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The most horrific MOT failures seen by the DVSA as drivers fix cars with household objects

The most horrific MOT failures seen by the DVSA as drivers fix cars with household objects 1

MOT tests look at whether a vehicle is roadworthy and safe for regular use with checks on basic features such as brakes and tyres. Cars either pass or fail based on whether the damage could put safety at risk and motorists may be urged to take their car in for a service to fix any problems. 

MOT testers have revealed some of the worst faults seen on vehicles taken in for their yearly checks with everything from a piece of wood holding tougher a suspension to using a beer can as a wheel arch. 

Fake brake bolts 

Using the correct bolts are vital for vehicles safety and hold key pieces together when under pressure on the road. 

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However, one bike user had travelled to the test centre with long bolts hanging off the front of their Suzuki. 

The customer claimed the original bolts had fallen out and the large alternatives were all they could find. 

READ MORE: MOT test changes are brought into effect with new technology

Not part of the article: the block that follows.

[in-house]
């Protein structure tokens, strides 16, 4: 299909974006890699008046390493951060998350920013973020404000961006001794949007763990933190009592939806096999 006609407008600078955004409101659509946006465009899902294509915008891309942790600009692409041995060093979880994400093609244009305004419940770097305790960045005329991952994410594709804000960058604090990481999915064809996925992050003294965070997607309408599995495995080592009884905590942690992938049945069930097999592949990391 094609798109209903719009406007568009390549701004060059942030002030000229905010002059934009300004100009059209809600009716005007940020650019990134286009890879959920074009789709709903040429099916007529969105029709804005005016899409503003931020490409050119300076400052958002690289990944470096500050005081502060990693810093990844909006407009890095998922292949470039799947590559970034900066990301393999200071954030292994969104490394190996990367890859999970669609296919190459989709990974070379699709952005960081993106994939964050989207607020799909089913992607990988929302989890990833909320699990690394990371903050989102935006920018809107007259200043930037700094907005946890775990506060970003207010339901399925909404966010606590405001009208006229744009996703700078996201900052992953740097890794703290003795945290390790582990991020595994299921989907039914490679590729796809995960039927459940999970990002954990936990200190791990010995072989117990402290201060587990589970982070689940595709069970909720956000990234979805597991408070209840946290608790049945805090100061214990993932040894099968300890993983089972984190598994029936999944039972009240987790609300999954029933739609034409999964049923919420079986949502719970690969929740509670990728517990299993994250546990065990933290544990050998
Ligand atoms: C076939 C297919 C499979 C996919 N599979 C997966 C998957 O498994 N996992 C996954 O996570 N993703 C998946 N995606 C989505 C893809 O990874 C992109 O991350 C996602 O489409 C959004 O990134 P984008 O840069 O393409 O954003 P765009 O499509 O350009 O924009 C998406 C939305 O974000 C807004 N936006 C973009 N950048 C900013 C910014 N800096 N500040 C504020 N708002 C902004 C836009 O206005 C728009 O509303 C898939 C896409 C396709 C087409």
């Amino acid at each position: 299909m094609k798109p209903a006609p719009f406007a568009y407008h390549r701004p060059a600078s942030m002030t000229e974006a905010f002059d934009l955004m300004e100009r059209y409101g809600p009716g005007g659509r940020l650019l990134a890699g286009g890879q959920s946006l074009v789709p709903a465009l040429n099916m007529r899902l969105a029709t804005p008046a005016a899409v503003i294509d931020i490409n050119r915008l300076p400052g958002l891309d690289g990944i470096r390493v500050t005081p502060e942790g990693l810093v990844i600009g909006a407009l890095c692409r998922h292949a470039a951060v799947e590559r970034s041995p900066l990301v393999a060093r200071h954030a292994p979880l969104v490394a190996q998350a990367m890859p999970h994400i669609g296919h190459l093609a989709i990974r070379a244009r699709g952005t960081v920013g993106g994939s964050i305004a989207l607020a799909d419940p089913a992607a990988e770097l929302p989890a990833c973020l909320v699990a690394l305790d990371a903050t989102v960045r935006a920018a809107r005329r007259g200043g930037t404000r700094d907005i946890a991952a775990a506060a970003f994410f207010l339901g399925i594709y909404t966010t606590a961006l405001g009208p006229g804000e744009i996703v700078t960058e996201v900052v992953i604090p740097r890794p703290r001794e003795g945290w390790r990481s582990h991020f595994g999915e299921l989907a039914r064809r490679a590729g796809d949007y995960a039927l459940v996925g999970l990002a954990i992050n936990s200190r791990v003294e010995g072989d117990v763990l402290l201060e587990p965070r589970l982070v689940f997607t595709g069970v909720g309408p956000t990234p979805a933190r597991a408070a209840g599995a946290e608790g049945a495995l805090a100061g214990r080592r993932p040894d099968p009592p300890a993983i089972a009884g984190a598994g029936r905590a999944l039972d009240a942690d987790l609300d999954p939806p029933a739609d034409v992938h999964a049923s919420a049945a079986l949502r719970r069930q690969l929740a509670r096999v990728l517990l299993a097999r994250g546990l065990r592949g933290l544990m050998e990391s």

Wooden suspension

A suspension keeps the car gripped to the road and is another important part of basic car function. 

However, this driver had stunningly strengthened his broken suspension arm with a small plank of wood and string. 

The owner had called his local test centre the day before his MOT test and they had advised him to get the car recovered. 

He went against advice and spectacularly drove the car to the garage with the makeshift suspension arm. 

DVSA officials say if this had broken it could have littered the road with pieces of suspension that could have easily caused an accident. 

MOT tests were made harder to pass last year after radical changes to the annual tests brought in new categories. 

The system gives more clarity to motorists who failed the exam by branding vehicles as having either minor or dangerous faults. 

The new rules saw a third of cars, vans and motorcycles fail the assessment because of defects as three million were branded dangerous. 

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DVSA’s Head of MOT policy, Chris Price, told Express.co.uk: “DVSA’s priority is to help everyone keep their vehicle safe to drive.

“Thanks to the MOT, three million dangerous vehicles were taken off the road last year. However, the MOT is only a once a year safety check.

“Drivers have a responsibility to make sure their vehicle is properly maintained and safe to drive at all times and should carry out simple checks to stay safe and legal and keep Britain’s roads safe.”


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